Largely triggered by the benign influence on me of Mary Evelyn Tucker, the co-founder of the Forum on Religion and Ecology, at a 2003 conference for my book, Globalization and Catholic Social Thought, I have tried, for the last five years, to stay abreast of the literature on global warming and other ecological threats. Until recently, I would have said that at least three books were indispensable reading for anyone engaging the topic: Bill McKibben’s The End of Nature; James Gustave Speth’s Red Sky at Morning; and Tim Flannery’s The Weather Makers. Now I have to add a new book to that short list: James Speth’s, The Bridge at the Edge of the World: Capitalism, the Environment, and Crossing from Crisis to Sustainability ( Yale, 2008).
I also have been forced to re-assess my own earlier optimism about confronting global warming and ecological degradation. Like many in the environmental movement, I had fairly consistently supported what Speth now calls “ weak sustainability”, i.e.: sustainability yes, but work within the system, look for technological break-throughs which will help reduce wasted energy but with an equal commitment to sustaining economic growth as we have known it. I agreed strongly with Speth’s contention that “the achievement of global environmental accords is impossible if important economic sectors are unified in opposition.” I envisioned, therefore system maintenance changes which included working with and through corporations.
But as Speth, a long-time environmental policy analyst, both in the Carter administration and, later, at the U.N. and now the dean of the School of Forestry and Environmental Studies at Yale University, notes in his new book, main-stream environmental policies have been too little and too late. “The environmental community has grown in strength and sophistication but the environment has continued to deteriorate.” Environmentalists have been winning battles but losing the war.
We need to embrace a larger transformative vision, Speth contends, to alter the current dastardly trajectory. The modern industrial project, as we have known it, has depended on ever increasing growth in wealth (heavily by making things) yet we are now at a point where “the global ecological footprint has exceeded the earth’s biocapacity, as of 2003, by about 25%”.
We will need to confront both economic and political obstacles. The current economic system does not work when it comes to protecting environmental resources. Polluters, still, do not pay. Considering the environment as an ‘externality’ allows false prices to be sustained on ever depleting resources. Governments maintain environmentally damaging perverse subsidies (for oil; for agriculture; favoring automobiles over public transportation) and are not adequately forthcoming on environmentally helpful subsidies The market has never been much good at creating or preserving ‘public goods’. The ‘Free-Rider’ dilemma has bedeviled global environmental attempts at treaties or cap and trade schemes.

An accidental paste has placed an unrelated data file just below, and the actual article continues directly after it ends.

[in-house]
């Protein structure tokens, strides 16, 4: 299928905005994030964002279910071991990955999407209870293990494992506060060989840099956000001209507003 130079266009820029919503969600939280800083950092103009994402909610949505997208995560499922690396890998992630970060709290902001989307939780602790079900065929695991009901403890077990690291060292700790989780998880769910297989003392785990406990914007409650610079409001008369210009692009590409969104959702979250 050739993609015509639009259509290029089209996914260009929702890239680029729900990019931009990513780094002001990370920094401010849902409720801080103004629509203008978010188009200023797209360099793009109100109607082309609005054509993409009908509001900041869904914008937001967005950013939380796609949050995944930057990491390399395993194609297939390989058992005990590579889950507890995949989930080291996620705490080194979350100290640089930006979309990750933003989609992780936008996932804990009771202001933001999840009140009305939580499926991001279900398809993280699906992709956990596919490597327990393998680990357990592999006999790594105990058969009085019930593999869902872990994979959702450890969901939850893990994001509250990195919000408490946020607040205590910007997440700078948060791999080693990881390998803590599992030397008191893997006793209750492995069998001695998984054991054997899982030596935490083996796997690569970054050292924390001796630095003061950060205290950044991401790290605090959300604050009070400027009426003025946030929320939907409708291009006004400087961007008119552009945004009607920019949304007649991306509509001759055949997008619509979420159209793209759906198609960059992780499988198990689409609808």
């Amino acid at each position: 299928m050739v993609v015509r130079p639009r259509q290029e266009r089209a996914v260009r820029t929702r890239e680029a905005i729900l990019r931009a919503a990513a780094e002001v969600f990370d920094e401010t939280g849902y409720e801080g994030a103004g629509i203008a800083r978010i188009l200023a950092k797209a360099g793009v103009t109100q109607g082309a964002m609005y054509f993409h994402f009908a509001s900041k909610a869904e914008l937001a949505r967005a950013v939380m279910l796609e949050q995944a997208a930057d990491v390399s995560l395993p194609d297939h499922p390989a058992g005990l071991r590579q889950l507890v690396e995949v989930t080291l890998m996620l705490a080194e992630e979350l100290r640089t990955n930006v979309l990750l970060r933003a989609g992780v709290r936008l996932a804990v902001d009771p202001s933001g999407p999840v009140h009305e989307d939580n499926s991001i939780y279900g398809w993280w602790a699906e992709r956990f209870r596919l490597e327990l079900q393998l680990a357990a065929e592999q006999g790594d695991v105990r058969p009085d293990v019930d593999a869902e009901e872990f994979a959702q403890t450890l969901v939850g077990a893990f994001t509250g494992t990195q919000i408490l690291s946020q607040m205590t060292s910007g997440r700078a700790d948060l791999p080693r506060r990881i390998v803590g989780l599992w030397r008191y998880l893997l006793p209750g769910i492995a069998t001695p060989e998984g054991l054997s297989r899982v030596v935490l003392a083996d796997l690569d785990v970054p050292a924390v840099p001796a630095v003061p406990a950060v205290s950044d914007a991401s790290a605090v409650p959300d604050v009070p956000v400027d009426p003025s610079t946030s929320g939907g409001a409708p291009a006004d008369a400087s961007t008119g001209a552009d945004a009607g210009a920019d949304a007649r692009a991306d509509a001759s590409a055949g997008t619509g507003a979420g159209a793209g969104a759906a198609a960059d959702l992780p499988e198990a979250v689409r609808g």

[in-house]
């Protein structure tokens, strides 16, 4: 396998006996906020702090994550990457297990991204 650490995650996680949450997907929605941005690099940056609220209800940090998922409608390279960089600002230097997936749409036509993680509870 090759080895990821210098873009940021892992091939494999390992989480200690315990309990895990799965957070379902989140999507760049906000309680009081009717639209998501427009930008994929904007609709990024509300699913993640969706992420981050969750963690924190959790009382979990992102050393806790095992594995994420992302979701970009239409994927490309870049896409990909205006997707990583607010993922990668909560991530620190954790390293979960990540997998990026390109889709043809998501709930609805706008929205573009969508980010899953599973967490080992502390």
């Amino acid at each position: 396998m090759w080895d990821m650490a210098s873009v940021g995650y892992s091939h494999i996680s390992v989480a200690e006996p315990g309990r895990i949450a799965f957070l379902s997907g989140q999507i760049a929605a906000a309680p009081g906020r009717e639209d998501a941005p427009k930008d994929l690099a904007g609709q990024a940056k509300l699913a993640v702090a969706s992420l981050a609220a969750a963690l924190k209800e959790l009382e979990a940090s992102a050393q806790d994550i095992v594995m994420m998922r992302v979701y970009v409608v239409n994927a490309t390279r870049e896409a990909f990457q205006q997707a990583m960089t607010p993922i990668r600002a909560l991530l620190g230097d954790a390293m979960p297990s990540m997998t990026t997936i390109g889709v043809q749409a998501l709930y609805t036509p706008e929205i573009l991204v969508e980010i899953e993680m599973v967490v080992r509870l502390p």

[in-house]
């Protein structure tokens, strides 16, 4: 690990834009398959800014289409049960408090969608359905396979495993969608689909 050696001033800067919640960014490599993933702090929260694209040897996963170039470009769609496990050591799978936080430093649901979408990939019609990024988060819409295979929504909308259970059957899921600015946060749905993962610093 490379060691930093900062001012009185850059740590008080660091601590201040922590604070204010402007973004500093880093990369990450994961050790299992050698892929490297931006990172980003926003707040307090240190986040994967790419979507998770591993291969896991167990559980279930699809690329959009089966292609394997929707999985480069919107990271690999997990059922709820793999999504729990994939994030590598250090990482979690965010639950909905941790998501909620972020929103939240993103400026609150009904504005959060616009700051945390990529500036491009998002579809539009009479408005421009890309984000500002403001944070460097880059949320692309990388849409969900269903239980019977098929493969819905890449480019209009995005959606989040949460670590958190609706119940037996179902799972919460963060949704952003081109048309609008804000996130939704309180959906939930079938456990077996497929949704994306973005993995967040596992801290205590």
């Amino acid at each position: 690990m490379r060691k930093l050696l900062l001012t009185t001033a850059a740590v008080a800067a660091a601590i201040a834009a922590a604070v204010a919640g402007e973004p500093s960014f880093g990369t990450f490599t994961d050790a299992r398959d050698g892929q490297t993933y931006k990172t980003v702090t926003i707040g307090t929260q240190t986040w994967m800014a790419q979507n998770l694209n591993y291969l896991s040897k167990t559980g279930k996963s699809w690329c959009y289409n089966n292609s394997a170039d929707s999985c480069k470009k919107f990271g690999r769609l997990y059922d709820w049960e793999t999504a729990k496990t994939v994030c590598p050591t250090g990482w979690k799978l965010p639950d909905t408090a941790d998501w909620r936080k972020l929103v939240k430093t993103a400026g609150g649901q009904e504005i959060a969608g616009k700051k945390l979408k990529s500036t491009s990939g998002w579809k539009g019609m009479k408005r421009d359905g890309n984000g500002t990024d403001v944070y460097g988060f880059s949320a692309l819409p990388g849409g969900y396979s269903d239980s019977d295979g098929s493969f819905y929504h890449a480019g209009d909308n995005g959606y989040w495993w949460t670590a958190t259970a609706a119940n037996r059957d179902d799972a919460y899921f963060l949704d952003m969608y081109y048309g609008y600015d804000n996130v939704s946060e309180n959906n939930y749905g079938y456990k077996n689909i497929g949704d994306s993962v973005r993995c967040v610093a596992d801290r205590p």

Speth asks us to consider deeply what represents good growth as opposed to ruthless or irresponsible economic growth. Good growth means growth with equity, employment, care for the environment and empowerment. But present day capitalism (which needs to be distinguished, as Pope John Paul II did in his encyclical, Centessimus Annus, from a ‘market economy’) is both destructive of the environment and no longer really enhancing human well being. Speth, who was once considered a careful, moderate environmentalist, now turns more ‘radical’, supporting moves to revoke corporate charters which undermine the common good; to roll back ‘ limited liability’ for corporations; to re-examine the concept of corporate personhood; to get corporations out of politics.
Because he pays extraordinary attention to the empirical data, Speth’s new ‘radicalism’ which calls for both a transformation in consciousness and a transformation in politics (since, at present, the political system, largely dominated by corporate interests, does not work when it comes to correcting the economic system) is compelling. Speth, coming to see the limits in the currently regnant environmentalism, argues now that “working only within the system will, in the end, not succeed when what is needed is transformative change in the system itself.”
I leave it to readers to harvest for themselves the rich analysis in this new book. Two of Speth’s contentions strongly recommend themselves. He defines getting the environment right in the following terms: full protection of human health, no harvesting of resources beyond long-term sustainable yields, no release of waste products beyond assimilative capacities and full protection of ecosystem structure and function.
To guarantee that these goals might, minimally, be achieved in the narrow time-lines before global warming becomes irreversibly destructive, “ the environmental agenda should expand to embrace a profound challenge to consumerism and commercialization and the lifestyles they offer; a healthy skepticism of growthamania and a sharp focus on what society should actually be striving to grow; a challenge to corporate domination and a re-definition of the corporation and its goals, a commitment to building what the economist Gar Alperavitz calls “ the democratization of wealth”. Suffused as it is with notions of genuine human welfare, the common good, subsidiarity, concern for deliberative democracy and the right of citizens to participative voice, devotees of Catholic Social Teaching will find in this new Speth book rich data for their own social policy proposals.
John Coleman, S.J.